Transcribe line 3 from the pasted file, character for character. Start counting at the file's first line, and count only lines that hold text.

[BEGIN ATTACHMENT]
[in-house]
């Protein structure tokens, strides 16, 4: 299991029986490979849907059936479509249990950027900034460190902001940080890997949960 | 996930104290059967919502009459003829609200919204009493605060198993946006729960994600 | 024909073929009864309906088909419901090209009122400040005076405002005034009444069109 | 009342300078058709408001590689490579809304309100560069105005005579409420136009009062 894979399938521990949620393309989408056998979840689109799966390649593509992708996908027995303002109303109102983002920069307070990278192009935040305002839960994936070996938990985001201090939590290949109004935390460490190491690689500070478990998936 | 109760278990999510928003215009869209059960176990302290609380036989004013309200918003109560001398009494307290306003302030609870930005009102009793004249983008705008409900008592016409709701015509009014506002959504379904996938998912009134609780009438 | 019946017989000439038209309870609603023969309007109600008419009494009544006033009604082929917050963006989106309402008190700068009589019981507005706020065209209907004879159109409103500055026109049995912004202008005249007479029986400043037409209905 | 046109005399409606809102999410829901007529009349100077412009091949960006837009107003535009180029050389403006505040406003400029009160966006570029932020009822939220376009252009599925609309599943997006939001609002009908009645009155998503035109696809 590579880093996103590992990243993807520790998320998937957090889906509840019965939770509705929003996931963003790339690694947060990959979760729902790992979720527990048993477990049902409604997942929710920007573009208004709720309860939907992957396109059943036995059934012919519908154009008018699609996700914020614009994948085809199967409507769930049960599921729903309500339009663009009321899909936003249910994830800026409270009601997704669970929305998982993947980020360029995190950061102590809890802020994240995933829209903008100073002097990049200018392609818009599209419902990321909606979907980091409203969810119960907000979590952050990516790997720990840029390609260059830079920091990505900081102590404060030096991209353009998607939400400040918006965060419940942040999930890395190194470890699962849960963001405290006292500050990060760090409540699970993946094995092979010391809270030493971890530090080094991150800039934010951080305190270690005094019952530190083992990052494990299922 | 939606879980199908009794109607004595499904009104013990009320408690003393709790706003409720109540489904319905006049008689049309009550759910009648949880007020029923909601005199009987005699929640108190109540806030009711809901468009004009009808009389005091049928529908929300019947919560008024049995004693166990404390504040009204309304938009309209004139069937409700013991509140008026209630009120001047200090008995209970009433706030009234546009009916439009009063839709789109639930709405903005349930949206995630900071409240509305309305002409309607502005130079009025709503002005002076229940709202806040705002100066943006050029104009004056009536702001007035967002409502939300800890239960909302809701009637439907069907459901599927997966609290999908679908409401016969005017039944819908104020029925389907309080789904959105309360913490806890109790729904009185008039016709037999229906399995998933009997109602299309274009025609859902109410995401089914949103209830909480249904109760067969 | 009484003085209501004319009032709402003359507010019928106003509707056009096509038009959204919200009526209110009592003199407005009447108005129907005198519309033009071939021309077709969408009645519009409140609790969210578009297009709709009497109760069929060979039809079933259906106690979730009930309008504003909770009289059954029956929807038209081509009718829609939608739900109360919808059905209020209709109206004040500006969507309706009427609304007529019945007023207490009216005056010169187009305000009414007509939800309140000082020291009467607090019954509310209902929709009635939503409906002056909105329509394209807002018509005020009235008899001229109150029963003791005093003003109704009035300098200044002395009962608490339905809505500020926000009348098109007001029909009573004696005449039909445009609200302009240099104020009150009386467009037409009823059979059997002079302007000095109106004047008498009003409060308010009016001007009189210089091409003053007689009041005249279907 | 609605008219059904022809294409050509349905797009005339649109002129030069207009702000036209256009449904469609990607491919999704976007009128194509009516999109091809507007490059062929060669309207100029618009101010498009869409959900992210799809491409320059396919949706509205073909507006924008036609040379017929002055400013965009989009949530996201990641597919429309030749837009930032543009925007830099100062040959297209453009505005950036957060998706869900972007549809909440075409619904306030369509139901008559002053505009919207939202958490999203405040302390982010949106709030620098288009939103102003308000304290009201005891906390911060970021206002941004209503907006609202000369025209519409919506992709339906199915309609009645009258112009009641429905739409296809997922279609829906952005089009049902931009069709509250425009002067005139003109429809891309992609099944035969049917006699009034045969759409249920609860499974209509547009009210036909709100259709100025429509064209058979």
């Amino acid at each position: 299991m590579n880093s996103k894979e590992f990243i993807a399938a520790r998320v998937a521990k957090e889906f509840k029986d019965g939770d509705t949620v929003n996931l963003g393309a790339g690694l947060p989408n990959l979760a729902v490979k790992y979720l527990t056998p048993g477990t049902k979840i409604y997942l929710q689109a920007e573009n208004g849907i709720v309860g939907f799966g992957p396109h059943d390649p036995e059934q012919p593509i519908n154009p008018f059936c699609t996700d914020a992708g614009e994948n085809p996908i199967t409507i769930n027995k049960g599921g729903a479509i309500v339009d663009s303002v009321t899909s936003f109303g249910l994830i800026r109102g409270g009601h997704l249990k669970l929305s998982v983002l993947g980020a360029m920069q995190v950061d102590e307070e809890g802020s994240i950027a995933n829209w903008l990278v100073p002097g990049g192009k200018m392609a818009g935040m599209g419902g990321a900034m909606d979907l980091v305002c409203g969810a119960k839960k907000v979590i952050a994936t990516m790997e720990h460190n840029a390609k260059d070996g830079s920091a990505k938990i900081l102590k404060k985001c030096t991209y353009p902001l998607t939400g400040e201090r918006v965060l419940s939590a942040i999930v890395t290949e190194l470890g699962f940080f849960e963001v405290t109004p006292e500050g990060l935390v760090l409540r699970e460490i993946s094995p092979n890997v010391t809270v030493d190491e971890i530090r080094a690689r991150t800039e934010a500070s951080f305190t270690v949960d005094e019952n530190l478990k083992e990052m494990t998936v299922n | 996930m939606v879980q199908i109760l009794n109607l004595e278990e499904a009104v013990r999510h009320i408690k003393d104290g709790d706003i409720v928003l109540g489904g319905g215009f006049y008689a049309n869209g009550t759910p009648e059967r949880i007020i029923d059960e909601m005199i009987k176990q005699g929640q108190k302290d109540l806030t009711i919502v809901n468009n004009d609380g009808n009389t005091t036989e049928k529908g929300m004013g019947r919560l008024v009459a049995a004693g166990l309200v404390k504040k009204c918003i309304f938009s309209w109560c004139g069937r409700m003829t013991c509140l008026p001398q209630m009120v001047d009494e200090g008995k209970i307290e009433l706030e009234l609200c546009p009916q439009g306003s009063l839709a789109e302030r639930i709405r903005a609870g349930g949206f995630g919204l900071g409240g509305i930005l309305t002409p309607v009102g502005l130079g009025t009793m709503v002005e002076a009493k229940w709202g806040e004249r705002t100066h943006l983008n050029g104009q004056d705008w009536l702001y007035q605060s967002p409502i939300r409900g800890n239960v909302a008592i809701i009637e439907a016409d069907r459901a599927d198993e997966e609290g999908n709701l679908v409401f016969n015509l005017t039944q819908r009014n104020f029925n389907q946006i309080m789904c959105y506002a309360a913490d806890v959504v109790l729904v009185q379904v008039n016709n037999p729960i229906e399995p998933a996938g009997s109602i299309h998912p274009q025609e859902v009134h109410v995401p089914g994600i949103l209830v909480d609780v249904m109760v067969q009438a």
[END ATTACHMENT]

């Amino acid at each position: 299991m590579n880093s996103k894979e590992f990243i993807a399938a520790r998320v998937a521990k957090e889906f509840k029986d019965g939770d509705t949620v929003n996931l963003g393309a790339g690694l947060p989408n990959l979760a729902v490979k790992y979720l527990t056998p048993g477990t049902k979840i409604y997942l929710q689109a920007e573009n208004g849907i709720v309860g939907f799966g992957p396109h059943d390649p036995e059934q012919p593509i519908n154009p008018f059936c699609t996700d914020a992708g614009e994948n085809p996908i199967t409507i769930n027995k049960g599921g729903a479509i309500v339009d663009s303002v009321t899909s936003f109303g249910l994830i800026r109102g409270g009601h997704l249990k669970l929305s998982v983002l993947g980020a360029m920069q995190v950061d102590e307070e809890g802020s994240i950027a995933n829209w903008l990278v100073p002097g990049g192009k200018m392609a818009g935040m599209g419902g990321a900034m909606d979907l980091v305002c409203g969810a119960k839960k907000v979590i952050a994936t990516m790997e720990h460190n840029a390609k260059d070996g830079s920091a990505k938990i900081l102590k404060k985001c030096t991209y353009p902001l998607t939400g400040e201090r918006v965060l419940s939590a942040i999930v890395t290949e190194l470890g699962f940080f849960e963001v405290t109004p006292e500050g990060l935390v760090l409540r699970e460490i993946s094995p092979n890997v010391t809270v030493d190491e971890i530090r080094a690689r991150t800039e934010a500070s951080f305190t270690v949960d005094e019952n530190l478990k083992e990052m494990t998936v299922n | 996930m939606v879980q199908i109760l009794n109607l004595e278990e499904a009104v013990r999510h009320i408690k003393d104290g709790d706003i409720v928003l109540g489904g319905g215009f006049y008689a049309n869209g009550t759910p009648e059967r949880i007020i029923d059960e909601m005199i009987k176990q005699g929640q108190k302290d109540l806030t009711i919502v809901n468009n004009d609380g009808n009389t005091t036989e049928k529908g929300m004013g019947r919560l008024v009459a049995a004693g166990l309200v404390k504040k009204c918003i309304f938009s309209w109560c004139g069937r409700m003829t013991c509140l008026p001398q209630m009120v001047d009494e200090g008995k209970i307290e009433l706030e009234l609200c546009p009916q439009g306003s009063l839709a789109e302030r639930i709405r903005a609870g349930g949206f995630g919204l900071g409240g509305i930005l309305t002409p309607v009102g502005l130079g009025t009793m709503v002005e002076a009493k229940w709202g806040e004249r705002t100066h943006l983008n050029g104009q004056d705008w009536l702001y007035q605060s967002p409502i939300r409900g800890n239960v909302a008592i809701i009637e439907a016409d069907r459901a599927d198993e997966e609290g999908n709701l679908v409401f016969n015509l005017t039944q819908r009014n104020f029925n389907q946006i309080m789904c959105y506002a309360a913490d806890v959504v109790l729904v009185q379904v008039n016709n037999p729960i229906e399995p998933a996938g009997s109602i299309h998912p274009q025609e859902v009134h109410v995401p089914g994600i949103l209830v909480d609780v249904m109760v067969q009438a």